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Biology Worthy of Life
Quote of the Week
(November 29, 2021)
How does the cell divide? How is body temperature maintained? How do signals originate, move through the uncertainties of multicellular environments, get transduced, and ultimately produce their specific effects within individual cells? — such inquiries about sustained narratives commonly provide the questions for molecular biological research projects. But the “explanations” arrived at typically abandon the narrative context of the original inquiry and focus instead on isolated physical causes. For example, how does the structure of this molecule fit together with the structure of that one, or which proteins interact with which others? It may be implied that answers to such questions explain the narrative, but they never do. The physical transactions are simply caught up in the narrative.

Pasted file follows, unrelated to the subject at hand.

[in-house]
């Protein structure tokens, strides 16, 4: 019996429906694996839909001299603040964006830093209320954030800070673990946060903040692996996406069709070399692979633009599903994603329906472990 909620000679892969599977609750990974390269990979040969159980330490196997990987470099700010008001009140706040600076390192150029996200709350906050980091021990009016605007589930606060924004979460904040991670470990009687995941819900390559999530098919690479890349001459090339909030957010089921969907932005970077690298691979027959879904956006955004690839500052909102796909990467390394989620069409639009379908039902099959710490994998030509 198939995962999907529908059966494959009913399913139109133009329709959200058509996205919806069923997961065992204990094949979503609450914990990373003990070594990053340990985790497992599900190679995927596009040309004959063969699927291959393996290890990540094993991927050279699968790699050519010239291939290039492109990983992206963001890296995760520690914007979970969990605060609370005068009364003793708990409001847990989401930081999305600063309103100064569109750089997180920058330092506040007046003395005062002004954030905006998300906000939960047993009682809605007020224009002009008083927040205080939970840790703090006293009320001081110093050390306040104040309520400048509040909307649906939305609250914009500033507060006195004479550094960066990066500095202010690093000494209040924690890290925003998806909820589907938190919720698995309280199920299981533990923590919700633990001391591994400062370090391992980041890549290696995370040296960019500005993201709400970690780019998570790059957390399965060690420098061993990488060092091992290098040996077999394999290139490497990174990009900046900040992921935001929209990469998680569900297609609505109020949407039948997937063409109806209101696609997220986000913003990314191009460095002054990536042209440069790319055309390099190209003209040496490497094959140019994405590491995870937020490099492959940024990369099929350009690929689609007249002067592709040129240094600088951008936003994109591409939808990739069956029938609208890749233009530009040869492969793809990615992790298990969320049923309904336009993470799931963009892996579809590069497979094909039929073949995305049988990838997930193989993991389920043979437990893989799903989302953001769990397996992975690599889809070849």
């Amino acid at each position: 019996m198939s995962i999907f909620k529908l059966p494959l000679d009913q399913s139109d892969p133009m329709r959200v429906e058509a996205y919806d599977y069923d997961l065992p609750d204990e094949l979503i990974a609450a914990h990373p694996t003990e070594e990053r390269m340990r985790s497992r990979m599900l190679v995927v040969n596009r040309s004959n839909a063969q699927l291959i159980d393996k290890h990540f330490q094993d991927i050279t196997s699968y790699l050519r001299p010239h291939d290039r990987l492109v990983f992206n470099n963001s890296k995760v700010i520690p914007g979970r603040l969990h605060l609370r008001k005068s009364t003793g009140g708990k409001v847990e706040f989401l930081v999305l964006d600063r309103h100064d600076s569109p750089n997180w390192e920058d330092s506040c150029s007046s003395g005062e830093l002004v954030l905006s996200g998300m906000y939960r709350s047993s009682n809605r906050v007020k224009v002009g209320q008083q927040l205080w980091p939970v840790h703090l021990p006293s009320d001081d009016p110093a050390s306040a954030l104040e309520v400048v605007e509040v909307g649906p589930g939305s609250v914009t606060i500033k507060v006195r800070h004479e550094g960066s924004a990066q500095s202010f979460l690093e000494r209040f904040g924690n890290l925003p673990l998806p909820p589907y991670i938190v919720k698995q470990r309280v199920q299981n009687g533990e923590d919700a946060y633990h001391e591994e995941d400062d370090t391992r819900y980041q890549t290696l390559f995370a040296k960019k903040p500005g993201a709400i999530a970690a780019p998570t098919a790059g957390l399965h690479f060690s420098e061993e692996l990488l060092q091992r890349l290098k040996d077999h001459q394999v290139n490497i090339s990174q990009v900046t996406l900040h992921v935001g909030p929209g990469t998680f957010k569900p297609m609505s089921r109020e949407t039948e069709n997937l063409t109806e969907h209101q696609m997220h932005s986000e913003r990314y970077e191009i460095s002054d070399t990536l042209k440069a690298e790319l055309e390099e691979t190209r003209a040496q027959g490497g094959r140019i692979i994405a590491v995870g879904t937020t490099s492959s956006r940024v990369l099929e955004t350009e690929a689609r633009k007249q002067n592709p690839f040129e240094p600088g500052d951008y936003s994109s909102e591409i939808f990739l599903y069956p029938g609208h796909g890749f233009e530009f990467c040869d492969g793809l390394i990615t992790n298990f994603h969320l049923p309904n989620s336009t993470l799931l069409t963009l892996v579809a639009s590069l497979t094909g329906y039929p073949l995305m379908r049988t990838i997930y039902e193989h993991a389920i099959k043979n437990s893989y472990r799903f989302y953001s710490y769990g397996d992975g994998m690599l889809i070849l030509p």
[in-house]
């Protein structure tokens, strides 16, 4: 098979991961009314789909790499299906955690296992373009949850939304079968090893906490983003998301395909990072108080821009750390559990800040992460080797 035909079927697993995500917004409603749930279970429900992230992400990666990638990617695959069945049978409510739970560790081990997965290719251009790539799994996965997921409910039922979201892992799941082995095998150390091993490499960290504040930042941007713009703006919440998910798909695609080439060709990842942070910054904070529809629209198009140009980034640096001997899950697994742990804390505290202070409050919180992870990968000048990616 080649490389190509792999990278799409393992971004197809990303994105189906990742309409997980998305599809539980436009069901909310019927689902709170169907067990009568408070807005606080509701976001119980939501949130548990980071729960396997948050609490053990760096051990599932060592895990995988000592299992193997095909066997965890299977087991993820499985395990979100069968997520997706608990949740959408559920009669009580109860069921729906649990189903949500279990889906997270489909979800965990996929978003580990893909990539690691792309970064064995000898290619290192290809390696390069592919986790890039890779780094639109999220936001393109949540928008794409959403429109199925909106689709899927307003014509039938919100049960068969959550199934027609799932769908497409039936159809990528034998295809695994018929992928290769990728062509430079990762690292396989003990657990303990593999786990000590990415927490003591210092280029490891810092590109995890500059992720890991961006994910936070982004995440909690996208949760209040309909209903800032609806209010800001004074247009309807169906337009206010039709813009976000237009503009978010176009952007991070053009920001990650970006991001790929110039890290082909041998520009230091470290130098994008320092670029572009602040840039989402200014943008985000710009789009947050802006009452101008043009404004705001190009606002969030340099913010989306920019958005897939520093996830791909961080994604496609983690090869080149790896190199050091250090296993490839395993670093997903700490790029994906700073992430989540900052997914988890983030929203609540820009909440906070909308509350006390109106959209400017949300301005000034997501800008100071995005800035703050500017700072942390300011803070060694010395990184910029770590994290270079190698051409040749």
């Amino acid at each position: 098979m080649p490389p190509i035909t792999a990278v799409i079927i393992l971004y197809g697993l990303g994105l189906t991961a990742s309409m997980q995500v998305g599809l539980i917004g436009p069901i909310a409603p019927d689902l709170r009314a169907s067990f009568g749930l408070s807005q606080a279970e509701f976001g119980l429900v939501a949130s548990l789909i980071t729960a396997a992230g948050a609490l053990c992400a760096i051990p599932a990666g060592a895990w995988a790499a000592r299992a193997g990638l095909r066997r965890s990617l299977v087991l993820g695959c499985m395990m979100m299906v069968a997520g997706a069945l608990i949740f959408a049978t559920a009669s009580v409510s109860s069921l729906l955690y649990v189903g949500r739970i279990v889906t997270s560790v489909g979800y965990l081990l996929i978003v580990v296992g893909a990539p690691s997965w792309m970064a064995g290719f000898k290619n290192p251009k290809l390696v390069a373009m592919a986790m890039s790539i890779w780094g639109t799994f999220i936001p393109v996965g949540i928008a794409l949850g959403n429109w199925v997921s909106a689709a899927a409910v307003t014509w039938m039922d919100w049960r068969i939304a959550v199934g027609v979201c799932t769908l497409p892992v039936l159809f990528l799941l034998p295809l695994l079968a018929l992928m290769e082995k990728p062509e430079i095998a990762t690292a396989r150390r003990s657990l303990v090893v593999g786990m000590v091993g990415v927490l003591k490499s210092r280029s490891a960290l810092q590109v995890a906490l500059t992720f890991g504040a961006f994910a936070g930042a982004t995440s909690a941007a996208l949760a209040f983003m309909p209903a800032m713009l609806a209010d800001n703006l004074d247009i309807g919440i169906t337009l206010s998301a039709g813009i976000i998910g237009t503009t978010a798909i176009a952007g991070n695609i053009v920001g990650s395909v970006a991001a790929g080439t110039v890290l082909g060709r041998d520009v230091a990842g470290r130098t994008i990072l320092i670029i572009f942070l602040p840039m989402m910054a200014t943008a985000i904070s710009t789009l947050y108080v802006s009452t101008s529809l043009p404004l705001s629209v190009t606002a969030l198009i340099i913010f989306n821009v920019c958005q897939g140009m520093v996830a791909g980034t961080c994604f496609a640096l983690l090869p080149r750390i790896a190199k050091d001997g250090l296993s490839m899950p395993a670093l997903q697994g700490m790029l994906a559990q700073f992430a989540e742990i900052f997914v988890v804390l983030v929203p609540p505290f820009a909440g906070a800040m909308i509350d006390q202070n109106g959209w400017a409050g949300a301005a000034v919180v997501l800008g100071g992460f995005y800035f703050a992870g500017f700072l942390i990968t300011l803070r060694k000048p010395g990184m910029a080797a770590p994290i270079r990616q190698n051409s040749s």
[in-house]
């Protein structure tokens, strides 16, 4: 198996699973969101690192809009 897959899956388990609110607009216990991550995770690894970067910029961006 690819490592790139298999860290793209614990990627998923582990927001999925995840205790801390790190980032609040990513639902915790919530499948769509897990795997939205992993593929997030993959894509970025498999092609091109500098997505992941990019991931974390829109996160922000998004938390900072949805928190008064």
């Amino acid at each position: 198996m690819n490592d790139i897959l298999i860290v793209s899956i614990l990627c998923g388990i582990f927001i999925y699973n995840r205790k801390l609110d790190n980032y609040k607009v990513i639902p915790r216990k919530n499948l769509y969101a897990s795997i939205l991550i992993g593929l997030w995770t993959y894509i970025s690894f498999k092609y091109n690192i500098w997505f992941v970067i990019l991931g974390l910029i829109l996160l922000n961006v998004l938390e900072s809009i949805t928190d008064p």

The truly biological problems have to do with how countless such interactions are woven together as the threads of an integral and recognizable story, when it would be perfectly lawful, in a physical sense, for every one of the interacting molecules to head off in a direction irrelevant to the storyline and engage in any one of a thousand other transactions. No analysis of physical lawfulness can distinguish the different cases, because physical laws know nothing of the organism’s storyline.
What the typical explanations fail to acknowledge, in other words, is the overall, ongoing, coordinated activity — the appearance of purpose — that prompted the very questions the biologists began investigating. The language of physical causes never gets us to the story of the organism — never traces the organism’s unique and colorful path through its own world. Of course, we do need the usual physical picture, but we get its meaning only when we look through it, rather as we “listen through” the physical sounds of speech in order to discern the thoughts and intentions of the speaker.
Problematic Effectiveness of Reason in Biology”, Part 1 of “From Bodily
Wisdom to the Knowing Self”)
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